The RC-135s are special versions of the
C-135 cargo plane (Boeing 707). The fleet has consistently
proved of great value, both as a strategic reconnaissance tool
during peacetime and as a more tactical asset during times of
tension. The fleet consists of:
RC-135U 'Combat Sent'
Two aircraft are designated RC-135U "Combat Sent"
and are characterized by cheek fairings and additional fairings
in the chin, boomer, wingtip, tail cone and fin-top positions.
Until 1991 they were fitted with "towel rail" antennas
above the cheek fairings, but these have been removed. The
RC-135Us are believed to have special purposes within the SIGINT
fleet, and may also be used to trial new equipment.
RC-135V/W 'Rivet Joint'
Eight aircraft are designated RC-135V "Rivet Joint,"
Six are the essentially similar to the RC-135W variant. These are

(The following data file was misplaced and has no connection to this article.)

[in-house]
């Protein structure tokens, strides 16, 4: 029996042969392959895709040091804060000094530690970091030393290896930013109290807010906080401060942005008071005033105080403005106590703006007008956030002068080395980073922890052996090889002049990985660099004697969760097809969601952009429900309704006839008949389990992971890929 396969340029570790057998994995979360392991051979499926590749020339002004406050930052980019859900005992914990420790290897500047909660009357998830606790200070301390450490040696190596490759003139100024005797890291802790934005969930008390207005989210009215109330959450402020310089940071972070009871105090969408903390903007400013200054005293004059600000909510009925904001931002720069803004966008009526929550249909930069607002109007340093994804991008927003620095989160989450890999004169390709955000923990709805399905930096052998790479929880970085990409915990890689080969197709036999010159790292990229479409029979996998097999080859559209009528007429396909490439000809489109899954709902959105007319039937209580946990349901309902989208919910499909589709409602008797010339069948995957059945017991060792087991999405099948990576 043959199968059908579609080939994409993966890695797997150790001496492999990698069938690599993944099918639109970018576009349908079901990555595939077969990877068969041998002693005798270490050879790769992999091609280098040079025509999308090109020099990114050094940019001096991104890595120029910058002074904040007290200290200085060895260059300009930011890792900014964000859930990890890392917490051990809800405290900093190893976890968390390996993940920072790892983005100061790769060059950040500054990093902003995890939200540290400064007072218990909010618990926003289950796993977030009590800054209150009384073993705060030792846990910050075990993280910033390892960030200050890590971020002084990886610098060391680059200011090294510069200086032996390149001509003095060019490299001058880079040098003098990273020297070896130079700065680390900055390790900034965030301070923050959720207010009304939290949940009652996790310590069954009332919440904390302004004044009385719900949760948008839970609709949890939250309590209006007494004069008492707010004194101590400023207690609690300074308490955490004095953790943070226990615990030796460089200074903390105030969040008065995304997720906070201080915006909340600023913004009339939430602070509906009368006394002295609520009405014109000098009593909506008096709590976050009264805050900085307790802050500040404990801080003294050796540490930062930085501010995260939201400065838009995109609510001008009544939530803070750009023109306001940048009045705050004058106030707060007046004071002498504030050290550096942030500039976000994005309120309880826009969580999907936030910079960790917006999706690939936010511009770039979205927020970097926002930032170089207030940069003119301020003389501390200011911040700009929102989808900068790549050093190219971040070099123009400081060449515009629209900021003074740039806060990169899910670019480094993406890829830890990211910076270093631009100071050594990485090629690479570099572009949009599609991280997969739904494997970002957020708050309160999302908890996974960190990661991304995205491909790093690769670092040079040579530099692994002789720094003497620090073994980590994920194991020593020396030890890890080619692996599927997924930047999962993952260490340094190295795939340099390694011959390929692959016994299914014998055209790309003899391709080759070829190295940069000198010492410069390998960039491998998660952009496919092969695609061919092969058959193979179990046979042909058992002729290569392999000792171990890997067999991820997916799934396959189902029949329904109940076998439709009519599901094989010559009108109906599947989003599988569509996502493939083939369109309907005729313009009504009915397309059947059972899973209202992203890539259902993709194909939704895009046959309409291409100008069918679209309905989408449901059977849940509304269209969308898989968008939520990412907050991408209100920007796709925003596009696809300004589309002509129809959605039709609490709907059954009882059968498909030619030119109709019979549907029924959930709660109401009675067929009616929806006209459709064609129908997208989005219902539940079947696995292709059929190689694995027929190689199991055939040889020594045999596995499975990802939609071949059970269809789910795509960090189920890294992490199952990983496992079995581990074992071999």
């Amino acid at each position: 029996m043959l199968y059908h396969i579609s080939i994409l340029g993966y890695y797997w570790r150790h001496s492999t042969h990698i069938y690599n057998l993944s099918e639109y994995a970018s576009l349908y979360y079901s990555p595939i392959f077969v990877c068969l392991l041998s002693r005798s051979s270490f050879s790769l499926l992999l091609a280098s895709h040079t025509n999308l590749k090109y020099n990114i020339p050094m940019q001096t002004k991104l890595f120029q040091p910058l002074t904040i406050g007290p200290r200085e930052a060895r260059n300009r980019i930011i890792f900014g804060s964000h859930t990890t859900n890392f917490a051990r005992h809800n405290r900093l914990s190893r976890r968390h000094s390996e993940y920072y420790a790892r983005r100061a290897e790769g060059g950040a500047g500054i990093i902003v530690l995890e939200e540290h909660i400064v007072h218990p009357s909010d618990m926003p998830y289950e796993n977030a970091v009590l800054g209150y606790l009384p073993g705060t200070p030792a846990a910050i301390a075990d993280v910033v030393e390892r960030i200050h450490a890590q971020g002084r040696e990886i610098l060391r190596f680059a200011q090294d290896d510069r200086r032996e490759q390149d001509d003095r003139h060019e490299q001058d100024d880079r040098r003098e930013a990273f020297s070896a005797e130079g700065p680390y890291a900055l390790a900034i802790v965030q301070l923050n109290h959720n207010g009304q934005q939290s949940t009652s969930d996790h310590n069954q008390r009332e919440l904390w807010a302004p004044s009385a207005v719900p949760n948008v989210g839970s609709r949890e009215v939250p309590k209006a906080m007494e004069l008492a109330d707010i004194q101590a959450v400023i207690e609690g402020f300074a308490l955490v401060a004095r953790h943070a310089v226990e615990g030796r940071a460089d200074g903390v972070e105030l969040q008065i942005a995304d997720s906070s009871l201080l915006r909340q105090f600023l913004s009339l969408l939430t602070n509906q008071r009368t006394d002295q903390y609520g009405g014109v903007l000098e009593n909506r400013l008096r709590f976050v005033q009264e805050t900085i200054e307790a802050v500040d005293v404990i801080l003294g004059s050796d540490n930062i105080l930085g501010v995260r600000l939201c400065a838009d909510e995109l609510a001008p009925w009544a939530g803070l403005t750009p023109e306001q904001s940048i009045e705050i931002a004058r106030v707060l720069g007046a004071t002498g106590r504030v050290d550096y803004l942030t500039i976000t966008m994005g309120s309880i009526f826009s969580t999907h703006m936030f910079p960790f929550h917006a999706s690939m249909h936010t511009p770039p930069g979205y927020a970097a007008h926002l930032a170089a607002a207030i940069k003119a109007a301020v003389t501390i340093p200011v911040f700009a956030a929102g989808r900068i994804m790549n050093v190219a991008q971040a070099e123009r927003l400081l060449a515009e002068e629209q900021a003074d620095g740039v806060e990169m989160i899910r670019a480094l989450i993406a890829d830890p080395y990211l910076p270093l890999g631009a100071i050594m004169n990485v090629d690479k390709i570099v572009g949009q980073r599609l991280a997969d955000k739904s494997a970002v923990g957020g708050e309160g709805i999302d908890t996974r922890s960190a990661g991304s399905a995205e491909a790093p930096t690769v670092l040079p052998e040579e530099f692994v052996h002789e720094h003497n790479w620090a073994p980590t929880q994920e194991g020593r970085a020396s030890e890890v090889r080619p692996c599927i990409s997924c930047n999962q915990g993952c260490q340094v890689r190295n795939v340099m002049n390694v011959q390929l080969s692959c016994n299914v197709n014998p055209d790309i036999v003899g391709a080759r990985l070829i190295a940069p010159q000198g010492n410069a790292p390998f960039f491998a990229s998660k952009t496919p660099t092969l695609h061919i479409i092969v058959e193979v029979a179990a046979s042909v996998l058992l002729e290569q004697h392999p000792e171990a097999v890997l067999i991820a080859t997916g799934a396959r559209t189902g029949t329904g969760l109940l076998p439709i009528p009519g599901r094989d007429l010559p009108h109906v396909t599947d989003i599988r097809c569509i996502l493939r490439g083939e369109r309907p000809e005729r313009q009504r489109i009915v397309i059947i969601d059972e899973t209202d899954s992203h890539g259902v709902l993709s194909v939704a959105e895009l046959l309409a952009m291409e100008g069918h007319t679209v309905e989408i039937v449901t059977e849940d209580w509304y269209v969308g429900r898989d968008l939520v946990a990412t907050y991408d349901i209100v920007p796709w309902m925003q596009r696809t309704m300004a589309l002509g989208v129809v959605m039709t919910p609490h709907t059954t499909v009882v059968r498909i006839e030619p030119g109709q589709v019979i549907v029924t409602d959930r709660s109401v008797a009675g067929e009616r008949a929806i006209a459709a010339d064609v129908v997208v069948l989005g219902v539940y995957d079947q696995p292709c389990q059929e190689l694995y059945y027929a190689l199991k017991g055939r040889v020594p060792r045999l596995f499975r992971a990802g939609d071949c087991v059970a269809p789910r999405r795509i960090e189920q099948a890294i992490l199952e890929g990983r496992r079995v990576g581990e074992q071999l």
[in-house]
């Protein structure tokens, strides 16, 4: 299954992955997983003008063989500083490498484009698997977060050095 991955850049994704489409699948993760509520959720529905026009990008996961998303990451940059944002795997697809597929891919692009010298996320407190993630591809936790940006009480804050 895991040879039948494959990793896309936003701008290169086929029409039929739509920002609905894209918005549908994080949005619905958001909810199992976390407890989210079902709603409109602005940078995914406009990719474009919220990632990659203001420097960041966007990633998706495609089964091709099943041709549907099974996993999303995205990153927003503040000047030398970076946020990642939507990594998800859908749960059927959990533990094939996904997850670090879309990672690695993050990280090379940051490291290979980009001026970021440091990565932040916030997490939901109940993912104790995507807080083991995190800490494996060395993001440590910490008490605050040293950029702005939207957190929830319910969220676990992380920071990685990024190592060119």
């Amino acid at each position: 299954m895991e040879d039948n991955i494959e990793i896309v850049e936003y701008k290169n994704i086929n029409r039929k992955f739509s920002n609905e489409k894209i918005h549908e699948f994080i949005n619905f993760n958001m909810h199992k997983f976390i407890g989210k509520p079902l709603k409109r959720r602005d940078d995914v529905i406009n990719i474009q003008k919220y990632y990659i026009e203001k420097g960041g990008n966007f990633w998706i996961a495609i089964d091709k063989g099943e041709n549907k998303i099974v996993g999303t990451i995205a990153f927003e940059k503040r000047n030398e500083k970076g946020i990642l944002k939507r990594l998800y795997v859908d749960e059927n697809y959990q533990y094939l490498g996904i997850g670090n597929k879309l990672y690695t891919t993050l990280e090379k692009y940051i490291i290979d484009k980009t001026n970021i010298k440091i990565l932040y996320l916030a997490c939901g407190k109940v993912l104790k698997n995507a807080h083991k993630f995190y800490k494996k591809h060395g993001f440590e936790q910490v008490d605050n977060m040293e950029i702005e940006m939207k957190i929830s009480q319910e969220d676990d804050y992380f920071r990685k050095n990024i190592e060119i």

the workhorses of the SIGINT fleet and are distinguished by
having extended "thimble" noses and large plate
aerials under the center-section. External differences between
the two variants are restricted to a lengthened cheek fairing on
the W-model, which also lacks auxiliary air intakes on its
RC-135S 'Cobra Ball'
An altogether more specialized role is
undertaken by three RC-135S "Cobra Ball"
aircraft which normally operate from Shemya Island, Alaska. In
addition to "thimble" noses, electronic receivers
mounted in cheek fairings and a teardrop-shaped fairing on the
aft fuselage, these also have large circular windows in the
fuselage for the photography of foreign ballistic-missile tests
at long range. The intelligence equipment includes multiple
infrared telescopes and is known as the Real Time Optical System
(RTOS). These aircraft allow the U.S. to monitor every reentry
vehicle flown from Russian test ranges, to determine the
capabilities of each Russian missile, new or old.